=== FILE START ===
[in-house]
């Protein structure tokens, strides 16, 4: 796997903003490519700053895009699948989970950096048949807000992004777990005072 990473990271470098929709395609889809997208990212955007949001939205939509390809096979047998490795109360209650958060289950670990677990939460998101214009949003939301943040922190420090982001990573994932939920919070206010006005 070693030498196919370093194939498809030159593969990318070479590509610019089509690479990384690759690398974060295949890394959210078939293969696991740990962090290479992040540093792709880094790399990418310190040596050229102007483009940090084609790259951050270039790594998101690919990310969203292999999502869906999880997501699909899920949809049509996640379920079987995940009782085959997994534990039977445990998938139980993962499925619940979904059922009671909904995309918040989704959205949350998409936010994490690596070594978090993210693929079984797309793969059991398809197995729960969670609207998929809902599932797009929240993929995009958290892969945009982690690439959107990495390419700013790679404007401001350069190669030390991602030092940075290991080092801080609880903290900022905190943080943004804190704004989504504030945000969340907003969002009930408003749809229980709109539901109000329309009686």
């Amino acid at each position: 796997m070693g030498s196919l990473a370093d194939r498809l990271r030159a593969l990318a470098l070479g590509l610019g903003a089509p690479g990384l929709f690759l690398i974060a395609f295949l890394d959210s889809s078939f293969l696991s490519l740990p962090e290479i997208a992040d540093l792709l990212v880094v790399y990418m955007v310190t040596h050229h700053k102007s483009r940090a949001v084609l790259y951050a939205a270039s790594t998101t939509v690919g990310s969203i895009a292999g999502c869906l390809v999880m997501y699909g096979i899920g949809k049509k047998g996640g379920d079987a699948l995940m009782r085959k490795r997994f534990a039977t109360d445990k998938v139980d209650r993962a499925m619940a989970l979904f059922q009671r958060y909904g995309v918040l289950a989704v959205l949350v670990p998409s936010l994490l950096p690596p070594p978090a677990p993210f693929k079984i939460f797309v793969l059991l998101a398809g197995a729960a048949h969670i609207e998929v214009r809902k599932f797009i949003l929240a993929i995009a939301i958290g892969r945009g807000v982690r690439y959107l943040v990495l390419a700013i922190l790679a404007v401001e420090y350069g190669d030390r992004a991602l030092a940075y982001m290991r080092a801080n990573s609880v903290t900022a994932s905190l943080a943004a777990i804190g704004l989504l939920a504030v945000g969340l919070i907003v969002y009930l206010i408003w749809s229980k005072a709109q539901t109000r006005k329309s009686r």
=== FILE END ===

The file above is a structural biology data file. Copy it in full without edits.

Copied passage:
[in-house]
């Protein structure tokens, strides 16, 4: 796997903003490519700053895009699948989970950096048949807000992004777990005072 990473990271470098929709395609889809997208990212955007949001939205939509390809096979047998490795109360209650958060289950670990677990939460998101214009949003939301943040922190420090982001990573994932939920919070206010006005 070693030498196919370093194939498809030159593969990318070479590509610019089509690479990384690759690398974060295949890394959210078939293969696991740990962090290479992040540093792709880094790399990418310190040596050229102007483009940090084609790259951050270039790594998101690919990310969203292999999502869906999880997501699909899920949809049509996640379920079987995940009782085959997994534990039977445990998938139980993962499925619940979904059922009671909904995309918040989704959205949350998409936010994490690596070594978090993210693929079984797309793969059991398809197995729960969670609207998929809902599932797009929240993929995009958290892969945009982690690439959107990495390419700013790679404007401001350069190669030390991602030092940075290991080092801080609880903290900022905190943080943004804190704004989504504030945000969340907003969002009930408003749809229980709109539901109000329309009686």
């Amino acid at each position: 796997m070693g030498s196919l990473a370093d194939r498809l990271r030159a593969l990318a470098l070479g590509l610019g903003a089509p690479g990384l929709f690759l690398i974060a395609f295949l890394d959210s889809s078939f293969l696991s490519l740990p962090e290479i997208a992040d540093l792709l990212v880094v790399y990418m955007v310190t040596h050229h700053k102007s483009r940090a949001v084609l790259y951050a939205a270039s790594t998101t939509v690919g990310s969203i895009a292999g999502c869906l390809v999880m997501y699909g096979i899920g949809k049509k047998g996640g379920d079987a699948l995940m009782r085959k490795r997994f534990a039977t109360d445990k998938v139980d209650r993962a499925m619940a989970l979904f059922q009671r958060y909904g995309v918040l289950a989704v959205l949350v670990p998409s936010l994490l950096p690596p070594p978090a677990p993210f693929k079984i939460f797309v793969l059991l998101a398809g197995a729960a048949h969670i609207e998929v214009r809902k599932f797009i949003l929240a993929i995009a939301i958290g892969r945009g807000v982690r690439y959107l943040v990495l390419a700013i922190l790679a404007v401001e420090y350069g190669d030390r992004a991602l030092a940075y982001m290991r080092a801080n990573s609880v903290t900022a994932s905190l943080a943004a777990i804190g704004l989504l939920a504030v945000g969340l919070i907003v969002y009930l206010i408003w749809s229980k005072a709109q539901t109000r006005k329309s009686r």